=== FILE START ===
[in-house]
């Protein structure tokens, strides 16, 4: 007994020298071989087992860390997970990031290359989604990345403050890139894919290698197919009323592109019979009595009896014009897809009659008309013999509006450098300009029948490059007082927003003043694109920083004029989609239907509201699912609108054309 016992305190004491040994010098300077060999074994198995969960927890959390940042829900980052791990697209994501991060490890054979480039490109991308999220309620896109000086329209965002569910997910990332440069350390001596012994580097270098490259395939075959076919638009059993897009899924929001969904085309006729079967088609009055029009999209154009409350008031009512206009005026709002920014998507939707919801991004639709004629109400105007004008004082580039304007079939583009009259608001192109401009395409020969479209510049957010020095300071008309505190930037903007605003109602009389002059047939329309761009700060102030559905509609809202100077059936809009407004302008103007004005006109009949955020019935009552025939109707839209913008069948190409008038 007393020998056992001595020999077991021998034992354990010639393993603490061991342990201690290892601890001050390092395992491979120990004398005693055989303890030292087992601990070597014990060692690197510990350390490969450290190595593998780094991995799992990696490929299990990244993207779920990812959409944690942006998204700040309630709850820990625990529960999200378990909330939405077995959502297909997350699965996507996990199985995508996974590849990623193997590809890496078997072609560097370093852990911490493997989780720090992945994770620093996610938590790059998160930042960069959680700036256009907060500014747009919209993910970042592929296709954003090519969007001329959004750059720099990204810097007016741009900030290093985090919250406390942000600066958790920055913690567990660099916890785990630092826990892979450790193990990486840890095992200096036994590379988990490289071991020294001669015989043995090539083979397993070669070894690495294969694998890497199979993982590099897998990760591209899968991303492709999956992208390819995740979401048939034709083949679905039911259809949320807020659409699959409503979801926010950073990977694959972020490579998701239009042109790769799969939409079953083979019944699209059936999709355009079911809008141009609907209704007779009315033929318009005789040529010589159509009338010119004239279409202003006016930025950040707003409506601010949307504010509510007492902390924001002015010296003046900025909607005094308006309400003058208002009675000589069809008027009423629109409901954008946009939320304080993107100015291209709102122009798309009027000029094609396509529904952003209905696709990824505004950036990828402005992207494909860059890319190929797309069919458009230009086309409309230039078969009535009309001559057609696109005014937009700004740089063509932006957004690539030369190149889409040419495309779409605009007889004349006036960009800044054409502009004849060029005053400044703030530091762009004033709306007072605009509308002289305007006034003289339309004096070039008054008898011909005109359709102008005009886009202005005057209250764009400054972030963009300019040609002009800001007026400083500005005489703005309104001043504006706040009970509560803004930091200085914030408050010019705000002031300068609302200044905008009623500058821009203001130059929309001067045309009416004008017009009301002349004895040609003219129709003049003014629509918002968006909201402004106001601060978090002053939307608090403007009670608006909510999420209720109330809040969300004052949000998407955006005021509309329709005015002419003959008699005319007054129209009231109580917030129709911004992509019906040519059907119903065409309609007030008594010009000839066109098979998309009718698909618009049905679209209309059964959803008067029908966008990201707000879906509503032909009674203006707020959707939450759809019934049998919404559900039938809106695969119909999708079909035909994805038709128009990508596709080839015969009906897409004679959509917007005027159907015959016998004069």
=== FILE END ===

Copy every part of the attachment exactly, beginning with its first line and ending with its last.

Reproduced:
[in-house]
């Protein structure tokens, strides 16, 4: 007994020298071989087992860390997970990031290359989604990345403050890139894919290698197919009323592109019979009595009896014009897809009659008309013999509006450098300009029948490059007082927003003043694109920083004029989609239907509201699912609108054309 016992305190004491040994010098300077060999074994198995969960927890959390940042829900980052791990697209994501991060490890054979480039490109991308999220309620896109000086329209965002569910997910990332440069350390001596012994580097270098490259395939075959076919638009059993897009899924929001969904085309006729079967088609009055029009999209154009409350008031009512206009005026709002920014998507939707919801991004639709004629109400105007004008004082580039304007079939583009009259608001192109401009395409020969479209510049957010020095300071008309505190930037903007605003109602009389002059047939329309761009700060102030559905509609809202100077059936809009407004302008103007004005006109009949955020019935009552025939109707839209913008069948190409008038 007393020998056992001595020999077991021998034992354990010639393993603490061991342990201690290892601890001050390092395992491979120990004398005693055989303890030292087992601990070597014990060692690197510990350390490969450290190595593998780094991995799992990696490929299990990244993207779920990812959409944690942006998204700040309630709850820990625990529960999200378990909330939405077995959502297909997350699965996507996990199985995508996974590849990623193997590809890496078997072609560097370093852990911490493997989780720090992945994770620093996610938590790059998160930042960069959680700036256009907060500014747009919209993910970042592929296709954003090519969007001329959004750059720099990204810097007016741009900030290093985090919250406390942000600066958790920055913690567990660099916890785990630092826990892979450790193990990486840890095992200096036994590379988990490289071991020294001669015989043995090539083979397993070669070894690495294969694998890497199979993982590099897998990760591209899968991303492709999956992208390819995740979401048939034709083949679905039911259809949320807020659409699959409503979801926010950073990977694959972020490579998701239009042109790769799969939409079953083979019944699209059936999709355009079911809008141009609907209704007779009315033929318009005789040529010589159509009338010119004239279409202003006016930025950040707003409506601010949307504010509510007492902390924001002015010296003046900025909607005094308006309400003058208002009675000589069809008027009423629109409901954008946009939320304080993107100015291209709102122009798309009027000029094609396509529904952003209905696709990824505004950036990828402005992207494909860059890319190929797309069919458009230009086309409309230039078969009535009309001559057609696109005014937009700004740089063509932006957004690539030369190149889409040419495309779409605009007889004349006036960009800044054409502009004849060029005053400044703030530091762009004033709306007072605009509308002289305007006034003289339309004096070039008054008898011909005109359709102008005009886009202005005057209250764009400054972030963009300019040609002009800001007026400083500005005489703005309104001043504006706040009970509560803004930091200085914030408050010019705000002031300068609302200044905008009623500058821009203001130059929309001067045309009416004008017009009301002349004895040609003219129709003049003014629509918002968006909201402004106001601060978090002053939307608090403007009670608006909510999420209720109330809040969300004052949000998407955006005021509309329709005015002419003959008699005319007054129209009231109580917030129709911004992509019906040519059907119903065409309609007030008594010009000839066109098979998309009718698909618009049905679209209309059964959803008067029908966008990201707000879906509503032909009674203006707020959707939450759809019934049998919404559900039938809106695969119909999708079909035909994805038709128009990508596709080839015969009906897409004679959509917007005027159907015959016998004069």